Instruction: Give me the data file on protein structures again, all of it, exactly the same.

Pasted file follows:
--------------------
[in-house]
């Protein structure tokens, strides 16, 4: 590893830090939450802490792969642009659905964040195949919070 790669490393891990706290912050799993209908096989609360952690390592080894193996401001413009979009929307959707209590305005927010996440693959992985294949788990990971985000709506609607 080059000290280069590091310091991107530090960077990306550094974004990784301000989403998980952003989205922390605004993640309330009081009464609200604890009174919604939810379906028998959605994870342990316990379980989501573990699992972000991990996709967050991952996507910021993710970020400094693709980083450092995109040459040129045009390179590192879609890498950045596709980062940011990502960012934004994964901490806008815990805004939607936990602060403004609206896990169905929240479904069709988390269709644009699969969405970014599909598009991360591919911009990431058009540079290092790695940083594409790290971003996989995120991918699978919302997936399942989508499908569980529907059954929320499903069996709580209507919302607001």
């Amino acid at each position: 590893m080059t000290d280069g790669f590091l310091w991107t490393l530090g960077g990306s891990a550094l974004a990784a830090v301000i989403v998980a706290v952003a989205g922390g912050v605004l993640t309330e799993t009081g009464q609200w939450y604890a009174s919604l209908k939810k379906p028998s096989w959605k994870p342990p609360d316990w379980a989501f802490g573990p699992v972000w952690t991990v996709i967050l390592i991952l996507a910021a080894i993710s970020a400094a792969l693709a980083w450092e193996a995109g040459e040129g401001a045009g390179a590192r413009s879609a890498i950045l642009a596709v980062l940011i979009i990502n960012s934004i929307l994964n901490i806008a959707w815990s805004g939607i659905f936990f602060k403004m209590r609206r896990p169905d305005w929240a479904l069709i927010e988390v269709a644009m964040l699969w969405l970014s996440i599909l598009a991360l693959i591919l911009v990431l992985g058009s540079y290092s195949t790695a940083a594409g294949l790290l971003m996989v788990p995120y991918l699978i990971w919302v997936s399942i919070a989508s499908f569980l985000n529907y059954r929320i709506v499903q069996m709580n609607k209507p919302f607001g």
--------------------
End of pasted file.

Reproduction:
[in-house]
């Protein structure tokens, strides 16, 4: 590893830090939450802490792969642009659905964040195949919070 790669490393891990706290912050799993209908096989609360952690390592080894193996401001413009979009929307959707209590305005927010996440693959992985294949788990990971985000709506609607 080059000290280069590091310091991107530090960077990306550094974004990784301000989403998980952003989205922390605004993640309330009081009464609200604890009174919604939810379906028998959605994870342990316990379980989501573990699992972000991990996709967050991952996507910021993710970020400094693709980083450092995109040459040129045009390179590192879609890498950045596709980062940011990502960012934004994964901490806008815990805004939607936990602060403004609206896990169905929240479904069709988390269709644009699969969405970014599909598009991360591919911009990431058009540079290092790695940083594409790290971003996989995120991918699978919302997936399942989508499908569980529907059954929320499903069996709580209507919302607001």
């Amino acid at each position: 590893m080059t000290d280069g790669f590091l310091w991107t490393l530090g960077g990306s891990a550094l974004a990784a830090v301000i989403v998980a706290v952003a989205g922390g912050v605004l993640t309330e799993t009081g009464q609200w939450y604890a009174s919604l209908k939810k379906p028998s096989w959605k994870p342990p609360d316990w379980a989501f802490g573990p699992v972000w952690t991990v996709i967050l390592i991952l996507a910021a080894i993710s970020a400094a792969l693709a980083w450092e193996a995109g040459e040129g401001a045009g390179a590192r413009s879609a890498i950045l642009a596709v980062l940011i979009i990502n960012s934004i929307l994964n901490i806008a959707w815990s805004g939607i659905f936990f602060k403004m209590r609206r896990p169905d305005w929240a479904l069709i927010e988390v269709a644009m964040l699969w969405l970014s996440i599909l598009a991360l693959i591919l911009v990431l992985g058009s540079y290092s195949t790695a940083a594409g294949l790290l971003m996989v788990p995120y991918l699978i990971w919302v997936s399942i919070a989508s499908f569980l985000n529907y059954r929320i709506v499903q069996m709580n609607k209507p919302f607001g």